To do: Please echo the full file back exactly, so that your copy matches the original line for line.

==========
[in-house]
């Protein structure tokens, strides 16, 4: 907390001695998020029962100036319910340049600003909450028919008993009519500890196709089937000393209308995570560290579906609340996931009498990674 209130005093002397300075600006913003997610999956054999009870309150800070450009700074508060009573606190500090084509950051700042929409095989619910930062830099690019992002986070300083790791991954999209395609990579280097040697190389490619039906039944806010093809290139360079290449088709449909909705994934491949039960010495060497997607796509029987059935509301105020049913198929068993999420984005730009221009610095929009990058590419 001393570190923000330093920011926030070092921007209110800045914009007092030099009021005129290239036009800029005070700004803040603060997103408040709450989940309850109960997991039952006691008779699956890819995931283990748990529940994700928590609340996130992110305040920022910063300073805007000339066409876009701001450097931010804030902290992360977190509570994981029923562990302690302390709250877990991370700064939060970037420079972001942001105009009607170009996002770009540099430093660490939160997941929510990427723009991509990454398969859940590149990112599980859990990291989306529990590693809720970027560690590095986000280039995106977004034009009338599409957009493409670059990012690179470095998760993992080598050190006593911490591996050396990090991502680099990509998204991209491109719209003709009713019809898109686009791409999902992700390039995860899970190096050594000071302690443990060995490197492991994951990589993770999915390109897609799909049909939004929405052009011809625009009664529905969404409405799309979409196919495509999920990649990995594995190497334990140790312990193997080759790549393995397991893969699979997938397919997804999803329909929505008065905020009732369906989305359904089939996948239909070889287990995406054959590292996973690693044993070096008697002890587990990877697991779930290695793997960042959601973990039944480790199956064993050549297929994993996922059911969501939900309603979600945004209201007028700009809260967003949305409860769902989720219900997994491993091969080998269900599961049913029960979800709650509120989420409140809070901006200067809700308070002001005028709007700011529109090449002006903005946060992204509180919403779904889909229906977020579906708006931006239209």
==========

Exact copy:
[in-house]
């Protein structure tokens, strides 16, 4: 907390001695998020029962100036319910340049600003909450028919008993009519500890196709089937000393209308995570560290579906609340996931009498990674 209130005093002397300075600006913003997610999956054999009870309150800070450009700074508060009573606190500090084509950051700042929409095989619910930062830099690019992002986070300083790791991954999209395609990579280097040697190389490619039906039944806010093809290139360079290449088709449909909705994934491949039960010495060497997607796509029987059935509301105020049913198929068993999420984005730009221009610095929009990058590419 001393570190923000330093920011926030070092921007209110800045914009007092030099009021005129290239036009800029005070700004803040603060997103408040709450989940309850109960997991039952006691008779699956890819995931283990748990529940994700928590609340996130992110305040920022910063300073805007000339066409876009701001450097931010804030902290992360977190509570994981029923562990302690302390709250877990991370700064939060970037420079972001942001105009009607170009996002770009540099430093660490939160997941929510990427723009991509990454398969859940590149990112599980859990990291989306529990590693809720970027560690590095986000280039995106977004034009009338599409957009493409670059990012690179470095998760993992080598050190006593911490591996050396990090991502680099990509998204991209491109719209003709009713019809898109686009791409999902992700390039995860899970190096050594000071302690443990060995490197492991994951990589993770999915390109897609799909049909939004929405052009011809625009009664529905969404409405799309979409196919495509999920990649990995594995190497334990140790312990193997080759790549393995397991893969699979997938397919997804999803329909929505008065905020009732369906989305359904089939996948239909070889287990995406054959590292996973690693044993070096008697002890587990990877697991779930290695793997960042959601973990039944480790199956064993050549297929994993996922059911969501939900309603979600945004209201007028700009809260967003949305409860769902989720219900997994491993091969080998269900599961049913029960979800709650509120989420409140809070901006200067809700308070002001005028709007700011529109090449002006903005946060992204509180919403779904889909229906977020579906708006931006239209």